2. The petitioner joined the services of the Corporation as Setter cum Operator in September 1969 on probation for a period of six months with a consolidated salary of Rs. 375/-per month. He was confirmed on satisfactory completion of the probationary period by the order of March 12, 1970 with effect from December 31, 1969 and placed in the consolidated grade of 350-30-500 with initial consolidated salary of Rs. 440/-per month. By an order of the Corporation of May 16, 1970 the designation of the post of the petitioner was changed to that of Foreman of the Scooters Project Division of the Corporation. It is claimed by the petitioner that he was given his increment in May 1970. By an order of January 3, 1972, the petitioner was given substantive posting as Foreman with retrospective effect from 1st October, 1971 with a consolidated salary of Rs. 565/-per month in the grade of Rs. 350-625. An office order was issued accordingly setting out the terms and conditions of his substantive appointment. The said order, inter alia, provided for termination of the services by giving one month's notice on either side. In June, 1973, the Maintenance Department of the Workshop of the Scooters Project Division was also placed incharge of the petitioner. The petitioner was promoted to the post of Assistant Manager-Services with effect from 1st September 1977 at the salary of Rs. 910/-per month in the time-scale of Rs. 850-30-1000-EB-40-1430 and he was placed in-charge of 4 departments, namely, (a) Tool room, (b) Maintenance, (c) Try-out & proving of Production standards, and (d) Inspection Erection & Commissioning of new plant and machinery. By an order of June 11, 1978 he was put incharge of Machine-shop, Welding, Paint shop, Assembly and Despatch section and his salary was increased and fixed at Rs. 1200/-in the said time-scale and he was made accountable for the production, discipline and rejection in all these departments. His designation was, however, changed from Foreman to that of Assistant Manager (works) with the condition that he would be confirmed on the said post after six months subject to satisfactory performance. By an order of January 4, 1979, the petitioner was confirmed on the post of Assistant Manager (works) Girnar Scooter project with effect from the date of completion of his six months probation period. On February 23, 1979 he was given one increment of Rs. 80/-. It is claimed by the petitioner that he achieved and fulfilled the target of 300 scooter engines and his confidential remarks were consistently good, and that no adverse remarks were ever communicated to him. He asserted that his performance was exemplary and won the respects of subordinates and regards of his superiors. According to the petitioner, the General Manager of the Scooter Project sought support and Co-operation of the petitioner in the conspiracy hatched by the Management for committing unfair labour practice by suspending and holding inquiry against two union leaders Shri Natubhai Dodia and V.N. Shah with the ulterior motive of removing them from service. The petitioner was required by the General Manager to give favourable statements and evidence against these leaders which the petitioner declined to join unholy alliance to substantiate false and trumped up charges. It is this stand of the petitioner which enraged the management who decided to terminate the services of the petitioner also and was abruptly served with an order of termination of April 22, 1979. However, to the surprise of the petitioner by the confirming letter of April 22, 1979 under the signature of the General Manager (SP), on behalf of the respondent-Corporation, he was intimated that since he refused to accept the termination order in person, a telegram was sent intimating that he was no longer in the service of the Corporation with effect from the said date after factory hours and that the order was confirmed by the letter in question The petitioner by telegram of July 23, 1979 requested for reasons of termination since it was without any cause or reason and in violation of the rule of law. Since there was no response from the respondent-Corporation, the petitioner moved this Court by this special civil application for appropriate writs, orders and directions to quash and set aside the impugned order of termination of services and for a declaration to treat the petitioner as if in service all along and to grant him all the benefits he was entitled to.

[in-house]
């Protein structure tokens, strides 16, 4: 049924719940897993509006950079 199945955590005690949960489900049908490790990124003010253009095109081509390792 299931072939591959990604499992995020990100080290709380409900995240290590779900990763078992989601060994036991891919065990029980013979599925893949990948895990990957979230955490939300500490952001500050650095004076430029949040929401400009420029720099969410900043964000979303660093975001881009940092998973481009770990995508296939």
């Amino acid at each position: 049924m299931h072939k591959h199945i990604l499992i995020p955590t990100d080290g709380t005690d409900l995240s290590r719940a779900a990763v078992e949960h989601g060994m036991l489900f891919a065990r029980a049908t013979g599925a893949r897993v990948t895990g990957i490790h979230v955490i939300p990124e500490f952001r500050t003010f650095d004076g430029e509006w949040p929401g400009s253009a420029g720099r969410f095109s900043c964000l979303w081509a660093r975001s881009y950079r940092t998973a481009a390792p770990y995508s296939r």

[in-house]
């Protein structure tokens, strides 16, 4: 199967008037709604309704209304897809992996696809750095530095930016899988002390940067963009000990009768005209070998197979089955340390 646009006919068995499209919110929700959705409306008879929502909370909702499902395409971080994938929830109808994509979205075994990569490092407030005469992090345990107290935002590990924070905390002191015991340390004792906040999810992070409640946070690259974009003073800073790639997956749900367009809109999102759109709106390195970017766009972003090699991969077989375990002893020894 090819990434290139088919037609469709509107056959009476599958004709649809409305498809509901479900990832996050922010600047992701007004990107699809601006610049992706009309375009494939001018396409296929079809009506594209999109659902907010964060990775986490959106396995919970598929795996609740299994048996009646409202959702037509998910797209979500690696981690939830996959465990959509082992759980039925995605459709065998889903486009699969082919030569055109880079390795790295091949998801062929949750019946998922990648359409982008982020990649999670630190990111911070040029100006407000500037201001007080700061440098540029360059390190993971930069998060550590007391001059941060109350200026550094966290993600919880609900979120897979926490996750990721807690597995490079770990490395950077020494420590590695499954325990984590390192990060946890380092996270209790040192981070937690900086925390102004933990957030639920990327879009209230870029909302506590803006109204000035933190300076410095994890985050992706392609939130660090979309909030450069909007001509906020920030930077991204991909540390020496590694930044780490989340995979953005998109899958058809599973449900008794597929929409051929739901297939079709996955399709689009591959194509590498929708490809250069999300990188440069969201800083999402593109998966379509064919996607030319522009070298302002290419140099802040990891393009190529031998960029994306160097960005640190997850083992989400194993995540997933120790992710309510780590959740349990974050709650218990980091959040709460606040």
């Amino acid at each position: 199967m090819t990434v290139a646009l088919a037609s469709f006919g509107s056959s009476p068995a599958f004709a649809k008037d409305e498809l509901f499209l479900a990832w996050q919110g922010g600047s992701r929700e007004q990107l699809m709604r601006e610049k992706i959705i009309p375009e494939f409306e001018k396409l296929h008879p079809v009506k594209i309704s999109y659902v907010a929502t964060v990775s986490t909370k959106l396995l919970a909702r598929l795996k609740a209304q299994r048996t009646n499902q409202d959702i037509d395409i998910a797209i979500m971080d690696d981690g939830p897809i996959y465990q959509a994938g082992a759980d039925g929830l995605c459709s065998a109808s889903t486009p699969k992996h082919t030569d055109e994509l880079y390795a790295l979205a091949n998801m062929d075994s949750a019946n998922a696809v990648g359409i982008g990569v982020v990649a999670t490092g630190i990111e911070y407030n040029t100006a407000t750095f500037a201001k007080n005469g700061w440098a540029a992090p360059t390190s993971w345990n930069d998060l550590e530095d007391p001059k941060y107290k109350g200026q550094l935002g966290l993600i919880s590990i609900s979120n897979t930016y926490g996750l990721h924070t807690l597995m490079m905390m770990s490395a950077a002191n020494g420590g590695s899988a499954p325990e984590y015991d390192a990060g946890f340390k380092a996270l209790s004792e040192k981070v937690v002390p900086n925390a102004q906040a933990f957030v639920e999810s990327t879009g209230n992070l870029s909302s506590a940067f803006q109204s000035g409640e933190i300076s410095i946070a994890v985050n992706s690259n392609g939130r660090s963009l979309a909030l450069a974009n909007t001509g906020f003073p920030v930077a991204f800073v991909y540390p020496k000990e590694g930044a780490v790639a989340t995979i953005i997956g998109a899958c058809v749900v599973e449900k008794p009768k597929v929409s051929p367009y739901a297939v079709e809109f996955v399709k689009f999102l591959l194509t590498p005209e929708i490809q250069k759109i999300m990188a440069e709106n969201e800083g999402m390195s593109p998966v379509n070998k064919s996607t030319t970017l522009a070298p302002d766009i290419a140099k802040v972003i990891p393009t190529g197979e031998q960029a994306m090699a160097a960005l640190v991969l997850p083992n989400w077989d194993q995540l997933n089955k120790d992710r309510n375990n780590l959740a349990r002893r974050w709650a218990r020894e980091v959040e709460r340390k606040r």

3. This petition was resisted by the Corporation and an affidavit of one Shri C. Narayan, General Manager of the Girnar Scooters Project a Division of the respondent-Corporation has been filed contending, inter alia, that the respondent-Corporation was not 'State' within the meaning of Article 12 of the Constitution of India, and that, in any case, no writ of mandamus can be issued to the respondent-Corporation which is a public limited company registered under the Companies Act, 1956. It was conceded in the said affidavit-in-reply that the petitioner was a confirmed employee and has earned four promotions in last about nine years though his last confidential report was not good, and the Corporation reserved their liberty to refer to and rely upon the said confidential report in respect of the petitioner. The respondent-Corporation specifically joined issue in this affidavit-in-reply about the sincere, satisfactory and diligent working of the petitioner by denying the assertions made in that behalf in the petition. The respondent-Corporation reserved liberty to refer to and rely upon the memos as well as confidential reports of the relevant years as and when necessary. The respondent-Corporation specifically controverted and denied the allegation made by the petitioner that since he refused to fall in line with the management for committing unfair labour practice of victimising trade union leaders, his services were terminated. It was claimed on behalf of the Corporation that the services were terminated according to the terms contained in the contract, and particularly condition No. 8 of the office order of January 3, 1972 by which the petitioner was substantively appointed as foreman, which provided that the services were liable to be terminated by giving one month's notice on either side and, therefore, the respondent-Corporation was under no obligation to assign and communicate any reasons to the petitioner. It has been claimed by the respondent-Corporation in the said affidavit-in-reply that the Managing Director had considered the case of the petitioner, and after fully applying mind a decision to terminate the services was taken. The respondent-Corporation contended that the petition was not competent since it is a Company established under the Companies Act and is not an instrument, instrumentality or agency of the State and, therefore, amenable to the mandate of Articles 14 and 16 of the Constitution since it is not an authority or State within the meaning of Article 12 of the Constitution of India.